I am grateful for the chance to see this world with opened eyes and hopeful that future short-sightedness can be partially corrected. Perhaps it starts with walking in the woods.

Beyond Sadness

Your prompt for this week:

“In ‘The Critic as Artist,’ Oscar Wilde writes, ‘After playing Chopin, I feel as if I had been weeping over sins that I had never committed, and mourning over tragedies that were not my own.’

Think of a sad song you love—one you go to wallow in, one that brings tears to your eyes. Listen to it, then write about whatever comes up. ” (from The Isolation Journals published by Suleika Jaouad. Thanks to her guest Carmen Radley.)

Found on Spotify

Confession: I am writing this on Sunday, not Tuesday. And I’m glad because this prompt, like so many from the weekly Isolation Journal’s gifts to desperate writers, triggers a powerful flood. And I’m ready to write when I read it—magic when that happens.

My song has to be “It’s Quiet Uptown” from the musical Hamilton. From the opening piano notes, staccato and singular, soon joined by the chords followed by a subdued yet clarion female voice, the chills rise and the tears prickle—even now, years after I first heard this song.

It is this phrase that unleashes any reserve, “They are trying to do the unimaginable.” And that “unimaginable”is the death of Alexander and Eliza’s eldest son Phillip in a duel. A duel Phillip undertakes for his honor, the honor of the family.

Have you read Dalton Trumble’s scathing indictment of war, Johnny Got His Gun? “…did anybody ever come back from the dead any single one of the millions who got killed did any one of them ever come back and say by god i’m glad i’m dead because death is always better than dishonor?” Not to minimize or misrepresent Trumbo, but this sentence captures one dimension of my visceral reaction to “It’s Quiet Uptown.”

I can only listen through a parent’s ear, a mother’s heart—and it leaves me weak. Once I decided to have a baby, I enrolled in a lifelong club of captive caring. When I listen to Lin Manuel-Miranda’s plaintive melody and lyrics, I find my bona fides exposed to the world. Hubris and hope mix in parenthood, but hope triumphs and a child emerges. “It’s Quiet Uptown” articulates my greatest fear, my personal echo, my very own unimaginable.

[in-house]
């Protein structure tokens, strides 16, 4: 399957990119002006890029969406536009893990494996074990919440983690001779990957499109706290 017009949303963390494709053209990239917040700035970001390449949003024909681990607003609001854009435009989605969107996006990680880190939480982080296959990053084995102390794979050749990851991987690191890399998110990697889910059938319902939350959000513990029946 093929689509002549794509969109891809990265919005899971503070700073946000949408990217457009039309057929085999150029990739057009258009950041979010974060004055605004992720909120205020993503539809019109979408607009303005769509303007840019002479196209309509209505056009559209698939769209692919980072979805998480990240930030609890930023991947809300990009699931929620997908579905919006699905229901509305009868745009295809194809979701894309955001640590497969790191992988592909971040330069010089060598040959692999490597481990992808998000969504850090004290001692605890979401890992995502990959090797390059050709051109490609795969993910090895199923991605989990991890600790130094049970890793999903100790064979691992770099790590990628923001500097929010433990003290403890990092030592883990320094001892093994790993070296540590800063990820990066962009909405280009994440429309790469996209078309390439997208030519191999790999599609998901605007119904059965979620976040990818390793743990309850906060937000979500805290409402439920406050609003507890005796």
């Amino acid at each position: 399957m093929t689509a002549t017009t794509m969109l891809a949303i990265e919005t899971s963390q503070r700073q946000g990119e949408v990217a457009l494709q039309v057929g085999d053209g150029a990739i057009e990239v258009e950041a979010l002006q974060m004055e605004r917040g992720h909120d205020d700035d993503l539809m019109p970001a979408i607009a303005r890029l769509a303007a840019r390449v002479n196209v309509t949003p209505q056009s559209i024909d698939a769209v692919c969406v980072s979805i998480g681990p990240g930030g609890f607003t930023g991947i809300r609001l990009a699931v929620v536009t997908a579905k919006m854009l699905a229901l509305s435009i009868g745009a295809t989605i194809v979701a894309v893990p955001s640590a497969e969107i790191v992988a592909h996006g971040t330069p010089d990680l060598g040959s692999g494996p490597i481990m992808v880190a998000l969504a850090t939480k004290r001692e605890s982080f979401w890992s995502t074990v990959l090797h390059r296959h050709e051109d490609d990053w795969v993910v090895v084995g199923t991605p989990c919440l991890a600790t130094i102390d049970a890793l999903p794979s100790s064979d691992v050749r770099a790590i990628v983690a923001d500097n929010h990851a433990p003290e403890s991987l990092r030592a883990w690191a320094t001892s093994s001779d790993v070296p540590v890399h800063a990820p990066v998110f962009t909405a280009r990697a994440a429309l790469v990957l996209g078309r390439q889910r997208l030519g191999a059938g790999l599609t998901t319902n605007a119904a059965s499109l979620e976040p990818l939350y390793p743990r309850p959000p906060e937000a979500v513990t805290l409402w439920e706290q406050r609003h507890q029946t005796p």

When I am encouraged to write “…whatever comes up,” this arises, haunts, and thankfully when the song ends, moves to my mind’s recesses eclipsed by the immediate real joy I find in motherhood.


Frivolous? Perhaps…but I love my stability ball. Has it emerged in prior blog posts yet, my obsession with fitness? I have carried its weight for so long that I’m sure I must have. Willa Cather said, “Most of the basic material a writer works with is acquired before the age of fifteen.” Commitment to exercise has been my “basic material” for longer than that.

Last week, once again, a confluence of factors—age and enthusiasm (and magical thinking that I’m still 25)—hobbled me. Post-pickle ball adventure, I tossed throughout the night with a persistent pain, lower back, left quadrant…blah, blah, blah.

My parents, forever role-models, never complained about their ailments, eschewed pills, were made of sturdy stock, stoics til the end. I aspire to that. Not for me the litany of injury, pain, and ailments when I gather with my peers. I work to remain sympathetic but silent. My husband bears my woes, however, and I his. (I’m hoping my parents also shared this private support.)

When he injured himself a year ago, neither waiting nor rest failed to remedy, so he went to the chiropractor. In rolled our newest family member, the healer, that purple globe tucked in the corner of our living room that receives highest praise: the stability ball.

Not for the first time it was to this loyal fixture that I turned, sat, and rolled when my injury screamed and patience waned. In two days, after gentle arching, stretching, and popping, I had my active self back. I could write an ode!

I will return to teaching day after tomorrow, my first subbing gig, and while I’m excited, I know the havoc it wreaks on my exercise routine. The students head to swim team practice just when I’m free to swim. They don’t finish until almost 6 pm, and by then, I’ve lost momentum.

I’ve thought about using the rowing machine at the rec center, traveling there without going home first, and that is an option. But today I researched the exercises available for my stability ball and found, “1o of the Best Stability Ball Exercises,” boasting “…Want to know the secret for strengthening your core, protecting your joints, and getting more muscle-building benefits out of every workout? It’s stability. Or, a stability ball, to be exact.”

The plan. I’m going to add this to my rotation—and try not to hurt myself!